The year was 2008. It was a steamy summer night in Tallahassee, Florida. My mom had made crab cakes for dinner, and I was still wearing volleyball clothes from earlier that day.


I was a few weeks away from starting 8th grade, and at that time in my life the most important thing I could imagine, the only pressing matter, was getting a profile on Facebook. It was more than graduating from Club Penguin—this would be my first sliver of an online presence, which felt like my first at-bat as a young adult.


I begged and pleaded with my parents to let me use the family computer to make a Facebook profile. Initially, they said I had to wait until I was in high school. Eventually, they gave in and let me make one that summer night in 2008 as long as they could log in whenever they wanted.


It was a bargain I couldn’t believe I’d made—finally, I could be like the cool kids. On Facebook. Sending bumper stickers to my friends and poking the boys I thought were cute. Writing the story of my life behind the words “Kinsey Grant is.” Counting the seemingly countless names that wrote on my wall every birthday. Accepting friend requests from high schoolers and posting pictures of trips to the mall with my best friend Hannah.


For me, as was the case for countless impressionable teens in the early and mid 2000s, having Facebook meant joining the conversation. I wanted so desperately to be a part of that.


If only I had known.


If only I had known that Facebook’s family of products would soon become a factory for my own insecurities, both physical and intellectual.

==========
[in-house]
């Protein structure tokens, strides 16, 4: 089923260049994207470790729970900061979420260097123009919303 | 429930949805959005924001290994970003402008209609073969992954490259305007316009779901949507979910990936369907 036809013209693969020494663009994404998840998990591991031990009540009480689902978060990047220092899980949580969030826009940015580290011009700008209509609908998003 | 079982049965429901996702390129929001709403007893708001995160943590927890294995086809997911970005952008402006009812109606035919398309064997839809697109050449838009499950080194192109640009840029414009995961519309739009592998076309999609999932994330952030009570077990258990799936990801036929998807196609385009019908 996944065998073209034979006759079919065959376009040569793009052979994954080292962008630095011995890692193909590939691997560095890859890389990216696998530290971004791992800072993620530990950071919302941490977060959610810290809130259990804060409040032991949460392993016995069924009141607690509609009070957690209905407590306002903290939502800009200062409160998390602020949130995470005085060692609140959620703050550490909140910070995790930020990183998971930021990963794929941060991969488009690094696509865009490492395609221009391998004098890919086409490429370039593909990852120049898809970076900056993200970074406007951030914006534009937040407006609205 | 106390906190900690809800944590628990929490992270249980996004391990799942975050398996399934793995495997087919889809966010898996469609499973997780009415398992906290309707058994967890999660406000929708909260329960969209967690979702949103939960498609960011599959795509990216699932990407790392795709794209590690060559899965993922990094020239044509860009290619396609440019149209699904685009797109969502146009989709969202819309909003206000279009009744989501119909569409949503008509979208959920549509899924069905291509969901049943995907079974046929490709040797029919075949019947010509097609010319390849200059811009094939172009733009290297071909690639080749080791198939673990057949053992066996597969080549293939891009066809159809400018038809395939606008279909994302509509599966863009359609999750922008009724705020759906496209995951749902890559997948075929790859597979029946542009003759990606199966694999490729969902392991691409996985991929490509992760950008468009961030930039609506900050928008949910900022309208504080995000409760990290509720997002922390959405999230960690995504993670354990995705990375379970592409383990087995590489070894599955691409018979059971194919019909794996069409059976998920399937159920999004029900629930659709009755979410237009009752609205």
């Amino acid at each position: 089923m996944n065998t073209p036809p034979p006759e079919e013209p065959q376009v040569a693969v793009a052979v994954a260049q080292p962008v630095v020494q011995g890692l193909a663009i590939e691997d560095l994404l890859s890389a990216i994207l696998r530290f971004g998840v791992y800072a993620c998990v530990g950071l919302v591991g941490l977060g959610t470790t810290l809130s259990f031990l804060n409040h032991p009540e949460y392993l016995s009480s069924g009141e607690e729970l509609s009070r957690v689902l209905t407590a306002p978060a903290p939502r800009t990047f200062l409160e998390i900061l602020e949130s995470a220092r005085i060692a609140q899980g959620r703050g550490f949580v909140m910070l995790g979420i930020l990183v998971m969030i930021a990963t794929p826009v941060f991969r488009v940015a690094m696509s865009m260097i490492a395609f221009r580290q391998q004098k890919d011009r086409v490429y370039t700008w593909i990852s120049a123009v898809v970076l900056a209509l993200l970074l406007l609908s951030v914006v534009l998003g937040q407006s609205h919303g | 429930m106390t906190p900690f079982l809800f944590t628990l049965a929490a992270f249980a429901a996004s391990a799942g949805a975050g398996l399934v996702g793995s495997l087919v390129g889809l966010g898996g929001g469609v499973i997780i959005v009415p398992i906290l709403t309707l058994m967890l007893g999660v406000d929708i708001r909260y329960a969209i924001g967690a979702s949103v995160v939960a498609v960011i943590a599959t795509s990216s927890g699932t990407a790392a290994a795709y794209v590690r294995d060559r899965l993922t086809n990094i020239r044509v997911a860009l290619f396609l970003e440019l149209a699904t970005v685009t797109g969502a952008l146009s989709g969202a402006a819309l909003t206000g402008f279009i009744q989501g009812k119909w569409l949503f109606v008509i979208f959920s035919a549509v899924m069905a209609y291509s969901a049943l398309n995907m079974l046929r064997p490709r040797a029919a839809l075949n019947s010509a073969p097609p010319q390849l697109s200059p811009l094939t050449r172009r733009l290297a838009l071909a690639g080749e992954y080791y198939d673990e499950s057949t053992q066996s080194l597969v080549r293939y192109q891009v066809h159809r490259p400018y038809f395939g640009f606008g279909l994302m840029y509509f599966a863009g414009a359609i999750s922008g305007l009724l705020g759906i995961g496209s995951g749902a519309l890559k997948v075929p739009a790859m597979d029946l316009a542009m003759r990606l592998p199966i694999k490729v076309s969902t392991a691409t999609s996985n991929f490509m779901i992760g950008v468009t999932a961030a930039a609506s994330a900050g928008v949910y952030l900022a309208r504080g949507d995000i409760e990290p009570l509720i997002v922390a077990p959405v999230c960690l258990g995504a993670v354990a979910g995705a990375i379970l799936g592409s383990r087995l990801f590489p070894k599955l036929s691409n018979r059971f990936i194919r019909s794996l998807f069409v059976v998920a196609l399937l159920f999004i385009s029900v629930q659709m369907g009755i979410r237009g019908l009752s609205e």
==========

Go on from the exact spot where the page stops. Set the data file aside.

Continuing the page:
If only I had known that Facebook would come to so devastatingly erode the democratic process in the country I call home.


If only I had known that Facebook would blur the lines between fact and fiction so drastically that, even today, they’re hard to identify. 


If only I had known.


What happened? What happened to the idea that joining Facebook meant joining an online world where boundaries didn’t exist and upside potential was endless? How did I go from that 14-year-old so desperate to participate in the online conversation to the person I am today, 26 years old and desperately trying to maintain some semblance of sanity in a world dominated by one singular lizard man, Mark Zuckerberg? Who did this, and can it be undone?


In the years since its founding, Facebook has become an almost biblical force. It determines what we see, what we do, how we do it...often in ways beyond our own recognition. There are 7 billion people on this planet, and over 3 billion of them are on Facebook.


My bet is that, among those 3 billion, I’m not alone in my outrage at the ways Facebook has denigrated all that we once held dear—free and fair press, reliable election processes, friendships and communities, even—but also...kind of made our lives easier.